Project Mohole

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Project Mohole
One of the six submerged buoys used for dynamic positioning in Project Mohole. They were lowered to about 200 feet into a circular pattern. The CUSS I would then use sonar to manoeuvre itself in the centre of that circle.
Date 1961
Location Off Guadalupe Island, Mexico, Pacific Ocean
Outcome Failed attempt to enter the Mohorovičić discontinuity

Project Mohole was an ambitious attempt to drill through the Earth's crust into the Mohorovičić discontinuity, and to provide an Earth science complement to the high-profile Space Race. The project was initially led by the American Miscellaneous Society with funding from the National Science Foundation.

Phase One was executed in spring 1961. Five holes were drilled off the coast of Guadalupe Island, Mexico, the deepest to 601 ft (183 m) below the sea floor in 11,700 ft (3,600 m) of water. This was unprecedented: not in the hole's depth but because of the depth of the ocean and because it was drilled from an untethered platform. Also, the core sample proved to be valuable; penetrating through Miocene-age sediments for the first time to reveal the lowest 13 m (44 ft) consisting of basalt.

Project Mohole contracted with Global Marine of Los Angeles for the use of its oil drillship CUSS I. A consortium of Continental, Union, Superior and Shell Oil Companies, CUSS had originally developed it in 1956 as a technological test bed for the nascent offshore oil industry. CUSS I was one of the first vessels in the world capable of drilling in water depth up to 11,700 ft (3,600 m), while maintaining a position within a radius of 600 ft (180 m). Project Mohole expanded its operational range by inventing what is now known as dynamic positioning.[1]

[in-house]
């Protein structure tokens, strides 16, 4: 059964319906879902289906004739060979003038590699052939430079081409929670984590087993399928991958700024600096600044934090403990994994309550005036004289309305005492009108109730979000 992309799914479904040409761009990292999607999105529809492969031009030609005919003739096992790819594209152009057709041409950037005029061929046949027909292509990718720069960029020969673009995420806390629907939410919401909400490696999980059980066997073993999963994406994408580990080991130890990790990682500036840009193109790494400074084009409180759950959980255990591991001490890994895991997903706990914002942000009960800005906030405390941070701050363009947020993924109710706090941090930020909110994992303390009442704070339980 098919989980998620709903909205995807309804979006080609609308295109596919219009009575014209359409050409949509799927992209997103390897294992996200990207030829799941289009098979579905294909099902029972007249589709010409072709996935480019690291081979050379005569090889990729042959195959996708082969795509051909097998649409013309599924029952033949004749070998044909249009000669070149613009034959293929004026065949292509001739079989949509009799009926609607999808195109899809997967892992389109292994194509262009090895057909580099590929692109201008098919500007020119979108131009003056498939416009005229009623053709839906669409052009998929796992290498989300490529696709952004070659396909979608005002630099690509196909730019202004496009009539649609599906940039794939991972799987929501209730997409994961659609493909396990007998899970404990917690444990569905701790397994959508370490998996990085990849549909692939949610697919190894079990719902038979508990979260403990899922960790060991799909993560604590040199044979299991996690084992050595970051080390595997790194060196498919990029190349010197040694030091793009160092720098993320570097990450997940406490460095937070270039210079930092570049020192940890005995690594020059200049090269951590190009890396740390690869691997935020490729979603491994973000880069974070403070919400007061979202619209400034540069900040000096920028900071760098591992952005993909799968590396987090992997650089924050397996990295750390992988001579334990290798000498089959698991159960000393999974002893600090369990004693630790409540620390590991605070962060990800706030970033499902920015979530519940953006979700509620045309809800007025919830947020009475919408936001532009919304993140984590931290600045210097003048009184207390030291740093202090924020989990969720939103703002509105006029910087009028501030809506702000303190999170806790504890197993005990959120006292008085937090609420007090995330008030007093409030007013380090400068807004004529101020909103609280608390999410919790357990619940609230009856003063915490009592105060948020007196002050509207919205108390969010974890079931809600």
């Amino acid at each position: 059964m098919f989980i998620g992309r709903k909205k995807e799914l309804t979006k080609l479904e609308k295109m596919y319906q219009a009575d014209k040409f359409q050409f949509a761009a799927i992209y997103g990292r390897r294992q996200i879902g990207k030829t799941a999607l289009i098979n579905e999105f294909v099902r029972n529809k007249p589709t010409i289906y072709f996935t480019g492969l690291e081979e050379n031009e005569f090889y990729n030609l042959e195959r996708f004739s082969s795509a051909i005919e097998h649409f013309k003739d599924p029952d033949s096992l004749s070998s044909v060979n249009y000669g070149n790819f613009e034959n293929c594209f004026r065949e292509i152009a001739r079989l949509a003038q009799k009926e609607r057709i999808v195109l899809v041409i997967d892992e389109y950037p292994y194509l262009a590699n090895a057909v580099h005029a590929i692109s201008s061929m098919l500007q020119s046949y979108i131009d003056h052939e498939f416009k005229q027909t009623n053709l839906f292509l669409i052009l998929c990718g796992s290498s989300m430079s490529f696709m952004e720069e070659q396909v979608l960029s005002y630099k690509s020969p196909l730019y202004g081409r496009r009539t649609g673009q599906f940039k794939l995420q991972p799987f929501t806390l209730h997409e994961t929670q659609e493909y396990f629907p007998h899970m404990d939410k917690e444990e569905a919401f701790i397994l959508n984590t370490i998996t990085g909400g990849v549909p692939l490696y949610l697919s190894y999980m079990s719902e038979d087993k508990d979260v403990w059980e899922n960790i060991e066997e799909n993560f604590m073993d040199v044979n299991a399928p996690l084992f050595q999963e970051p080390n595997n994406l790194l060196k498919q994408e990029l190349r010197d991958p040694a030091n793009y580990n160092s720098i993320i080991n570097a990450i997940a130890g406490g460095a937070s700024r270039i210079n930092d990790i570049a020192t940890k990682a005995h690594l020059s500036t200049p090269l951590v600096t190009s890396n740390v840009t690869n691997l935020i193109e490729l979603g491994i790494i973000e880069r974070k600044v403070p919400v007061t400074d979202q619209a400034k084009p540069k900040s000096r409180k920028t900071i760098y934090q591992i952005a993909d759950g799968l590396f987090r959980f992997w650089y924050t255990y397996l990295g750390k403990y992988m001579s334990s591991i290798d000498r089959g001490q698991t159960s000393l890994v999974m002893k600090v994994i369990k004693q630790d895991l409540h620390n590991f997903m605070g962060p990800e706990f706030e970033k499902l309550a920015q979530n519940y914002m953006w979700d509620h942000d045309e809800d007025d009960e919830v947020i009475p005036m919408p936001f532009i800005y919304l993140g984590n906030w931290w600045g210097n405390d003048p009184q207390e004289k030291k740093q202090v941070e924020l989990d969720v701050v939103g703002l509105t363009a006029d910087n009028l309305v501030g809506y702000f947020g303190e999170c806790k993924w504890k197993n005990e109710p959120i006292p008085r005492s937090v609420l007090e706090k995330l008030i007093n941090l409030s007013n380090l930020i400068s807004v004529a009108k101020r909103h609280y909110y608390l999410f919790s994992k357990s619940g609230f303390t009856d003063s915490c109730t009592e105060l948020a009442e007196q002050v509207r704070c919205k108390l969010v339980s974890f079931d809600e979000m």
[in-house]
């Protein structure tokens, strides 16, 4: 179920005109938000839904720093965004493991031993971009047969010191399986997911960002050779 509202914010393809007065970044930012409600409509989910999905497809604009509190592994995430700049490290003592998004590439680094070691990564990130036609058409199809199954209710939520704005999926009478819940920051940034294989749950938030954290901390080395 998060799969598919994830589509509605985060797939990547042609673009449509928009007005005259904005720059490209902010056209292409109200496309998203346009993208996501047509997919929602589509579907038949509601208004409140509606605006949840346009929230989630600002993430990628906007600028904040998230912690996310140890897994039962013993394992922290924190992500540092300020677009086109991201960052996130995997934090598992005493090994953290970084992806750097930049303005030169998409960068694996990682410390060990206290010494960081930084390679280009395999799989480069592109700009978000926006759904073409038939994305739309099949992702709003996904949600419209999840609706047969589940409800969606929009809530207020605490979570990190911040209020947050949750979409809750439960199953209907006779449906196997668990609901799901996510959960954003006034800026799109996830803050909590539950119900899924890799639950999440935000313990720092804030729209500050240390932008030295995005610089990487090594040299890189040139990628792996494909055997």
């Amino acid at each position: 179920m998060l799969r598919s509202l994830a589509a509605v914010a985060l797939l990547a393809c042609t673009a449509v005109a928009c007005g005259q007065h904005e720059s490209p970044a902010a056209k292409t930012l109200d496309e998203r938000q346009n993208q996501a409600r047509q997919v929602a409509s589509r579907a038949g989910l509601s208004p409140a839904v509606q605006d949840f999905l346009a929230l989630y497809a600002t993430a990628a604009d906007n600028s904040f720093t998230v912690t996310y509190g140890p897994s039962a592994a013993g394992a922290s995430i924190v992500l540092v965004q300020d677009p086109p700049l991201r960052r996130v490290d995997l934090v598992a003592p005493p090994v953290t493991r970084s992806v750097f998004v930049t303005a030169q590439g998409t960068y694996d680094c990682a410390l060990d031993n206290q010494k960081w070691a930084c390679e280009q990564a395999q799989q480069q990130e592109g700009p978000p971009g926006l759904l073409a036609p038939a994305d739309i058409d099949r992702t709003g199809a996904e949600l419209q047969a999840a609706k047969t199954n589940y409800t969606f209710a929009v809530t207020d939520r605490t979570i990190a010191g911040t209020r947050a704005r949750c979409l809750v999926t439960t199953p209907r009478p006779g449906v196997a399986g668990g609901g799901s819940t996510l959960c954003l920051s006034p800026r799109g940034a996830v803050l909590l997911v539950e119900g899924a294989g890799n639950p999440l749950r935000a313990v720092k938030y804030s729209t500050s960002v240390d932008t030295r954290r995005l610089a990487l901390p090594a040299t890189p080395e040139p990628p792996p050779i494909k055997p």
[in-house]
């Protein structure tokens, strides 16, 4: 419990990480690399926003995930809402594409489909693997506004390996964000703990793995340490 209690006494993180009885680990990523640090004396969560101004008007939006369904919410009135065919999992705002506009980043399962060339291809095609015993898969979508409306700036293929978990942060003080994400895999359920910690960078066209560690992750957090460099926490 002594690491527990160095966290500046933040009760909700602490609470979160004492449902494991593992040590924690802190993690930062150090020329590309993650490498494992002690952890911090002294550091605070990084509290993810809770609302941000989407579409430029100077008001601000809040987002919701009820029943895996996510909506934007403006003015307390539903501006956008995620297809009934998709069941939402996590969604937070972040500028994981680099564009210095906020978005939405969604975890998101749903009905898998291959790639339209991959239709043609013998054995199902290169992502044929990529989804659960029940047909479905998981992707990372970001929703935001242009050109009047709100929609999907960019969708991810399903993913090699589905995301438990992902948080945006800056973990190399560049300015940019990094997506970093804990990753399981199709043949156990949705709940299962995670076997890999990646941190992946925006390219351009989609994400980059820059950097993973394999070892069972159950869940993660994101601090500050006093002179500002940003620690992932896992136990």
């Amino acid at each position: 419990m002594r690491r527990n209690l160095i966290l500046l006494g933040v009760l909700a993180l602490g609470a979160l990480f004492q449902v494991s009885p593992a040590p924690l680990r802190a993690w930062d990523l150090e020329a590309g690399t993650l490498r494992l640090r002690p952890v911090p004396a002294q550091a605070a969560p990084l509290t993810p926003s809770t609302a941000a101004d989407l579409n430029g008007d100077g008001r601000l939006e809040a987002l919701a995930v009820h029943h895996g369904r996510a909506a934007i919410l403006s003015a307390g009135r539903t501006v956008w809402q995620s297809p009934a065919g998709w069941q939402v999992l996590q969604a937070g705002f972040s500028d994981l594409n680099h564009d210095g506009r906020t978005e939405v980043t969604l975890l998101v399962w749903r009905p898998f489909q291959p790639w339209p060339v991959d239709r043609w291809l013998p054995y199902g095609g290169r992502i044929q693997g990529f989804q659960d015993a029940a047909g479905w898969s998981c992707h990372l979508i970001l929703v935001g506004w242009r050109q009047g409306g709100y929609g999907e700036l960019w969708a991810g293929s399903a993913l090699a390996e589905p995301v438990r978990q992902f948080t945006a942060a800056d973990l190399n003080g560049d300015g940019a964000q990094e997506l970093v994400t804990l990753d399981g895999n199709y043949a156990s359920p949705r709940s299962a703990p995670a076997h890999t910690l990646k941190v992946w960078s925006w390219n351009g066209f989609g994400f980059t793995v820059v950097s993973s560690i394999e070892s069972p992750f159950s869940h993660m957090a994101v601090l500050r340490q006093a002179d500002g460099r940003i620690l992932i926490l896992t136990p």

Phase One proved that both the technology and expertise were available to drill into the Earth's mantle. It was intended as the experimental phase of the project, and did succeed in drilling to a depth of 601 feet below the sea floor.[2][3] However, deeper drilling never took place. An attempted shift of operational control to the National Science Foundation proved unsatisfactory, and in short order the American Miscellaneous Society dissolved itself, phase two of the project was abandoned and the entire project was discontinued by Congress, which objected to increasing costs in 1966.[2][3]

See also


  1. Van Keuren, David K. (2004). "Chapter 6: Breaking New Ground-The Origins of Scientific Ocean Drilling". The Machine in Neptune's Garden: Historical Perspectives on Technology and the Marine Environment. Science History Publications. pp. 183–210. ISBN 0881353728. Retrieved March 2014. Check date values in: |accessdate= (help)<templatestyles src="Module:Citation/CS1/styles.css"></templatestyles>
  2. 2.0 2.1 Project Mohole, 1958-1966, National Academies, retrieved 2011-04-22<templatestyles src="Module:Citation/CS1/styles.css"></templatestyles>
  3. 3.0 3.1 "Project Mohole". IODP. Retrieved 5 March 2014.<templatestyles src="Module:Citation/CS1/styles.css"></templatestyles>


  • A Hole in the Bottom of the Sea: The Story of the Mohole Project by Willard Bascom, 1961. ISBN 0-385-00711-6
  • Oral History Interview. Willard Bascom, 1993.
  • Oral History Interview. Robert Bauer, 1993
  • Milton Lomask, "A Minor Miracle: An Informal History of the National Science Foundation." NSF
  • Chandler, G. N. "Experimental Deep Water Drilling- Project Mohole" (Motion Picture, Library of Congress Catalogue Number: fi 68000006, 28 min)

External links